Sunday, June 9, 2013

The Purge- review

The Purge could have been an interesting concept for a short story.  It’s a very implausible story.  The characters are fairly unlikable and with the exception of the father, played by Ethan Hawke and the daughter, played by Adelaide Kane.  The movie is a really flimsy way to make a home invasion movie and instead of giving you substance there is essentially nothing gained from this ham-fisted attempt at social commentary.

In the year 2022 America decides that in order to maintain it’s low crime rate and low unemployment they will make one day of the year where all crimes, including murder is legal for a 12 hour period.  This day is called “The Purge” and it is supposed to serve as a cathartic period for people to release their violence and anger all in one time period.  James Sandin, played by Ethan Hawke, is ready with his family to turn on a heavy security system and hide in his house for another purge day.  His son sees a man in trouble and disarms the security to let him inside their house.  Their house is soon surround by people who want the man inside and they will not stop until they get their target for the purge, even if it means breaking inside and killing the Sandin family.

The Purge is filled with plot holes.  For example, if there was a day when murder was legal in the United States wouldn’t you want to leave the country for that day.  It seems like the idea of staying in the U.S. is a terrifying prospect.  Also, the movie has the kids constantly looking at the parents as if asking, “What have we become?” during the events of the night.  They were raised with the purge. It should not be a new concept to them since they do not know of a world without it.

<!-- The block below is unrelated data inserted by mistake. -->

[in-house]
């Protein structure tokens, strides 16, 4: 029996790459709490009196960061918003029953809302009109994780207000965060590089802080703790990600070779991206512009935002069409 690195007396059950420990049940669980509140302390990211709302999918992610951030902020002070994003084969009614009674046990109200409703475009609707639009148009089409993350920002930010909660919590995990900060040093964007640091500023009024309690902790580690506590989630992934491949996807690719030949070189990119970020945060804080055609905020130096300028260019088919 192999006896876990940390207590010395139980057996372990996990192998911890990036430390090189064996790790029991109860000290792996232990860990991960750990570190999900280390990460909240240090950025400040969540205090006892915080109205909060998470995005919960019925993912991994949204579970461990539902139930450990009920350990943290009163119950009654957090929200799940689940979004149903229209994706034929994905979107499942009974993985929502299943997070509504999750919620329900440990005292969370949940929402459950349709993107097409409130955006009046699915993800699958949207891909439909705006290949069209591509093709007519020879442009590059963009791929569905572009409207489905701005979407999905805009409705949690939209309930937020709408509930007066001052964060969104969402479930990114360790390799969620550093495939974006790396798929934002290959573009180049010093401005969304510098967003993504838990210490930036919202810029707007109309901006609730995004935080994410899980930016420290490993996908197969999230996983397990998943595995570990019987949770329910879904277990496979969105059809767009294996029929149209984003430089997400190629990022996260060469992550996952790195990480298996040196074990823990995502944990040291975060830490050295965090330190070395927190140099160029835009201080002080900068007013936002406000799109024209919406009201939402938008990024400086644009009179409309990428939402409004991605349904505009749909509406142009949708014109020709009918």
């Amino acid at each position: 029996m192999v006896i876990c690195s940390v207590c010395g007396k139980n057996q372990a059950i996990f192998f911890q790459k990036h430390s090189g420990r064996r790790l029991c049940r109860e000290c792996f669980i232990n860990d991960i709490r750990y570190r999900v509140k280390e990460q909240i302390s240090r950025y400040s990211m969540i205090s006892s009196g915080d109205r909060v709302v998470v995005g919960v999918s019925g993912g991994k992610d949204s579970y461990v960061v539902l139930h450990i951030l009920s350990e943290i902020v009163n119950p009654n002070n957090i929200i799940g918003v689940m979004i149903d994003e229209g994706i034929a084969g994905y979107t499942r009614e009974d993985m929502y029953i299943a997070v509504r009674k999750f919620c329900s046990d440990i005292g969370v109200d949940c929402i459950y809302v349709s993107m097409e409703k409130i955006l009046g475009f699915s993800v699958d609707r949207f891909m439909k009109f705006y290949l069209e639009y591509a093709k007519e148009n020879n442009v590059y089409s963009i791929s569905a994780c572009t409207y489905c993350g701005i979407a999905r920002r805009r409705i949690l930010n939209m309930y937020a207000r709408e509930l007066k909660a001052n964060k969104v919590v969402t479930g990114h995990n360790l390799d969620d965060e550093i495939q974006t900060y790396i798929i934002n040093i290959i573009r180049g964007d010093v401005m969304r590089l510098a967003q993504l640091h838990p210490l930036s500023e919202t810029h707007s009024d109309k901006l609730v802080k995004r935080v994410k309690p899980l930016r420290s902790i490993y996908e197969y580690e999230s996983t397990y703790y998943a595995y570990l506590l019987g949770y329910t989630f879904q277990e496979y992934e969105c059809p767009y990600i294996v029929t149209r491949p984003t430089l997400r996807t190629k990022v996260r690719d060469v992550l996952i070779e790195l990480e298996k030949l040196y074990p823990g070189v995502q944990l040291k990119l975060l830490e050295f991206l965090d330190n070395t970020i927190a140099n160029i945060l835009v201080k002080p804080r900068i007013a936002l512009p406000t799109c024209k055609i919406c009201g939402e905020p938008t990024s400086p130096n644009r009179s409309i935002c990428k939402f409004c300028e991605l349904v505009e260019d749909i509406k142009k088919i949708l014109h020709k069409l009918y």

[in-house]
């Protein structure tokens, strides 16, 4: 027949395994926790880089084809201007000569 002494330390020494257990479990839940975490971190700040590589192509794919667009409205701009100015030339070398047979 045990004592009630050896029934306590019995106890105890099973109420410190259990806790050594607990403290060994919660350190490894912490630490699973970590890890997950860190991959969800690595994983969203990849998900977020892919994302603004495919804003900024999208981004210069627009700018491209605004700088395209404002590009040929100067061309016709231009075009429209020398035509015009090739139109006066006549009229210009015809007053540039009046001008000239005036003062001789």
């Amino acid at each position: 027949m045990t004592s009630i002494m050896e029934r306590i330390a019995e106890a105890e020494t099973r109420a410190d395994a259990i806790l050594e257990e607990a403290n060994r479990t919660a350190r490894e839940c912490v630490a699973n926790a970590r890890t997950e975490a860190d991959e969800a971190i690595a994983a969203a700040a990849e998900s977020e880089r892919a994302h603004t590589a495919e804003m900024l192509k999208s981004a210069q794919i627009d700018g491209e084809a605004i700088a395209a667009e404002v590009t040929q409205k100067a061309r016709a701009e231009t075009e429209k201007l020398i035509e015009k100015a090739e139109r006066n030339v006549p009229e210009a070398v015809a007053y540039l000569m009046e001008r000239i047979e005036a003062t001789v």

For such a short movie there are scenes just wasted wandering around in the dark.  The son is an absolutely terribly character and everything bad that happens is entirely his fault.  The movie had potential to end with something to at least indicate it had a backbone and maybe salvage something with a darker turn of events, but it inevitably goes the predictable route and plays it safe the entire movie.

There are a few action sequences that are shot well and are fun to see.  However, it doesn’t happen often and it certainly isn’t enough to carry this movie.  The freaky strangers in masks were only slightly creepy.  Since they decided to all wear matching costumes for the most part.  It made it more theatrical and certainly less realistic.  Still, they had an almost childish attitude in the chaos they were wrecking upon the house so it was eerie at the very least.

In the end The Purge is just a forgettable movie that will likely see release on late night cable where it belongs.  It is a shame because it should have at least been interesting, and it failed at that.  I would not recommend seeing this in theaters but if you are desperate for a rental give it a look or wait until it’s on cable.  I am pretty sure it is one of those movies that most people will realize is not nearly as intellectually deep as it wanted to be.

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